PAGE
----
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lvbp621
11-14-2005, 11:53 AM
need a little advice on brewing a milk stout using a 7 barrell system, amounts of lactose, problems etc.etc

scott isham
11-14-2005, 06:05 PM
I've always used about 50 pounds for 10 bbls for about 1.055 Stout. I think that at that amount it gives the beer the right amount of "sweetness". More than that it becomes cloying. I've never had a problem brewing it, other than it sells too quick.

JayT
12-08-2005, 02:41 PM
Scott,

At what point in process do you add your lactose? I'm working on a milk stout but know absolutely zilch about lactose usage. Any tips would be appreciated.

JT

MikeJordan
12-08-2005, 07:41 PM
I would recommend using 5-7 lbs. lactose/ bbl. of beer produced for a milk stout. You can add it the last 10-15 min. of your boil and you'll see a gain of around 1 plato with this addition. Happy Brewing!!

scott isham
12-09-2005, 03:26 AM
JT - I think Mike got it right, about 15 minutes til the end of boil is always when I've added it. Shoot for about 5 pounds per barrel.

Cheers

JayT
12-09-2005, 03:41 AM
Thanks alot Scott and Mike. The grist I'm assembling is basically a dry stout with acrid character accentuated and then lactose to provide countering sweetness. Does this sound about right???

Jt

scott isham
12-09-2005, 04:01 AM
I would go with a sweeter stout as compared to a dry stout. The lactose won't really provide a sugary sweetness. I think it's more a subtle body building sweetness, if that makes any sense.

bigfatjoe
12-10-2005, 05:33 PM
At the 5 or 7 # per BBls addition rate the sweetness of the lactose will be noticeable, even against a dark malt profile. The rule of thumb is that lactose has a perceived sweetness 50% of table sugar. If you want to taste what it will be just add try it w/ tap water to see the difference. Different lactose suppliers may produce products that differ slightly, oddly enough. If you have the option you might try a few different products. If you find that the body of the beer is still flacid after the lactose addition, and you can't really compensate w/ mash/grist alterations one alternative you can add is maltodextrin. Add it w/ the lactose (to the kettle, not the mash or the amylase enzymes will digest it) and you will see the same increase pound for pound in original gravity as the lactose itself. Maltodextrin is completely tasteless/odorless in beer, lactose is not, but it will contribute body just the same.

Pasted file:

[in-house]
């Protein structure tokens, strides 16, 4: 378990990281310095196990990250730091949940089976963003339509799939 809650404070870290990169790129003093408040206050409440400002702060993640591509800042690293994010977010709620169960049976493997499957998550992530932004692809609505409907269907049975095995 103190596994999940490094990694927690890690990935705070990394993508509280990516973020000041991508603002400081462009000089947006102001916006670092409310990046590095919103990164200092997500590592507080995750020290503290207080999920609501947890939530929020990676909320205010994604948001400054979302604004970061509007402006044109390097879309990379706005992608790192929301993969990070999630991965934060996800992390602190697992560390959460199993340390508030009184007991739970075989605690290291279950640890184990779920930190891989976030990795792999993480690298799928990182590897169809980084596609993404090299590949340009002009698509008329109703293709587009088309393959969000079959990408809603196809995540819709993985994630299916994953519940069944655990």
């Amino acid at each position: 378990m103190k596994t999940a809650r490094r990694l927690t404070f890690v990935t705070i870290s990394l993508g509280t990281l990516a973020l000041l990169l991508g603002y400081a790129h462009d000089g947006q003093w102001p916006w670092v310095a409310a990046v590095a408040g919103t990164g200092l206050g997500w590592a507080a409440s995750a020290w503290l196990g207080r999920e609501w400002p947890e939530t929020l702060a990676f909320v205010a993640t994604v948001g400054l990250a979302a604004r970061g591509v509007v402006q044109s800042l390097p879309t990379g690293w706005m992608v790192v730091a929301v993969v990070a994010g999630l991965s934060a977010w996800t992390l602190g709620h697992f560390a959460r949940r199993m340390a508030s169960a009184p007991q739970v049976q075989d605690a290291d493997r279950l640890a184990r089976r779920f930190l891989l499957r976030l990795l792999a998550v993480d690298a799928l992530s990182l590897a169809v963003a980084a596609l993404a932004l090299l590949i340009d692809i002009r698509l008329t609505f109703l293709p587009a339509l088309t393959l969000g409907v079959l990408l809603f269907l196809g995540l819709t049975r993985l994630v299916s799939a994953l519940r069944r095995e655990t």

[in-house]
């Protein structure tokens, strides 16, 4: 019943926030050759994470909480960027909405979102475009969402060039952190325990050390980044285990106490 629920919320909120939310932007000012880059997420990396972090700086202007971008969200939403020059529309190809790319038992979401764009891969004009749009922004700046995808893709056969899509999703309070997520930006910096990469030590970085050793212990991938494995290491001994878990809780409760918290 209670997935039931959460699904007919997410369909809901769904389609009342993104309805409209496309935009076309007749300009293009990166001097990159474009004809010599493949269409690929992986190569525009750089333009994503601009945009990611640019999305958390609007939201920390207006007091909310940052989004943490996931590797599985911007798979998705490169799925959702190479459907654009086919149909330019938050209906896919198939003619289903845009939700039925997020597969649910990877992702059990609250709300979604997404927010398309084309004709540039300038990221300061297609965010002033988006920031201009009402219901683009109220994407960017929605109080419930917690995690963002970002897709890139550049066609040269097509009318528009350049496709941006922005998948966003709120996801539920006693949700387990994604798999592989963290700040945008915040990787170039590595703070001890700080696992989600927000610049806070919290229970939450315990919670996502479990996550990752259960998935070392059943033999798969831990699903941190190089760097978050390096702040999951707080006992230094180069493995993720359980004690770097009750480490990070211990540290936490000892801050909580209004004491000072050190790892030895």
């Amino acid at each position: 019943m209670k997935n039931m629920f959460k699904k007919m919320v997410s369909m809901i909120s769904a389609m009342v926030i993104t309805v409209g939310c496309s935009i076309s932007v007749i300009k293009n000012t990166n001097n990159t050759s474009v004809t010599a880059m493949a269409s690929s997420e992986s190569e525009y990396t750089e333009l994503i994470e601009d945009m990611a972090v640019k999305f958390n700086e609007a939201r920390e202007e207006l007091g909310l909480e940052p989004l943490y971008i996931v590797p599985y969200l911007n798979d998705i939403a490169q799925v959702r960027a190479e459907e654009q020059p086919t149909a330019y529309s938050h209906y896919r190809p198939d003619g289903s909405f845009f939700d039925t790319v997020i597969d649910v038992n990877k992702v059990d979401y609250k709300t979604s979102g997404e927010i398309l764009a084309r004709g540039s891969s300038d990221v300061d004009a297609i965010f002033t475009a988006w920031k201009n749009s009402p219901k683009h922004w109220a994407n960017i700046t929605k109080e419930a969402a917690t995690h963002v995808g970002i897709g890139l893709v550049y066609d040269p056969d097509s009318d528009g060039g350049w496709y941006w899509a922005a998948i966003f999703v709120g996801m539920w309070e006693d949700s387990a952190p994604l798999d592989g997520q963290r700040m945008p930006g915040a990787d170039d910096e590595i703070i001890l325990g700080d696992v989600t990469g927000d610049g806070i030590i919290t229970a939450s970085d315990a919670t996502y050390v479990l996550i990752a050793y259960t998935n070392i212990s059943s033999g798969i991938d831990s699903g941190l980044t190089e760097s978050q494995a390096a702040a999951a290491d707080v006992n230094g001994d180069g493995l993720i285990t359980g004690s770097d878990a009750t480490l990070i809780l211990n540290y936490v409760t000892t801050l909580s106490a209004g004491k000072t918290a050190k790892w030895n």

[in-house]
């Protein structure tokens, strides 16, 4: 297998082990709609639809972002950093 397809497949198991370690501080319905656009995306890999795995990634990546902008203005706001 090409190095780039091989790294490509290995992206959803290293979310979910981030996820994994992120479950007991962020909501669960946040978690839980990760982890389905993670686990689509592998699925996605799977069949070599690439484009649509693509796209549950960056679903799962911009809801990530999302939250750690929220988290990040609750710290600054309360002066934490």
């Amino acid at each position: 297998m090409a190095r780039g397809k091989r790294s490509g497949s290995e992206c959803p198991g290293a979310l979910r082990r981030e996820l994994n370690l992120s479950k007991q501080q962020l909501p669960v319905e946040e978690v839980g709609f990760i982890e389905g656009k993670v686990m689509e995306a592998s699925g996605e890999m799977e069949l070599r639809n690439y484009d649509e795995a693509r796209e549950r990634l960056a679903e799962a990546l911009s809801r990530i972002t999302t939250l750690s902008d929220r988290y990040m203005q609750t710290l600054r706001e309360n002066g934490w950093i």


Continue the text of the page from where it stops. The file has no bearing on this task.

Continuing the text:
Natrat
01-25-2006, 07:29 AM
We do a lacto stout. For a 20 bbl brew we use 34 kg (about 52 and a half lbs) of lactose. I have found that the addition of lactose detracts from the perception of the body of the beer. I would advise some way of making the body have a thicker feel to balance the lactose sweetness. It"s easy to overdo the lactose, IMHO. My personal favourite trick is to grind about 5 kg Crystal 80/90 and put it in a cloth bag. I steep this in the wort as it fills the kettle during lauter and sparge, and remove the bag before the wort boils. Much the same as adding maltodextrin, I think. In a stout you can add some black to that as well to get some extra colour without the astringency.

I add the lactose just after the wort begins to boil. Our kettle has a center well, and adding it at the T-10 mark leaves a bunch of undissolved lactose in the bottom of the well, even after vigorous stirring and whirlpool.

I also find that you get the most bang for your buck with lactose if you have a high concentration of calcium ions. Adjusting the mash tends to get a little acidic with all the dark malts, but a little bicarbonate added judiciously can balance your ph to where you want it. Again, a little acid is good, maybe approaching 5.2 or even 5.0. Makes the lactose taste a little zingier. Anyhoo, just my two cents.

natrat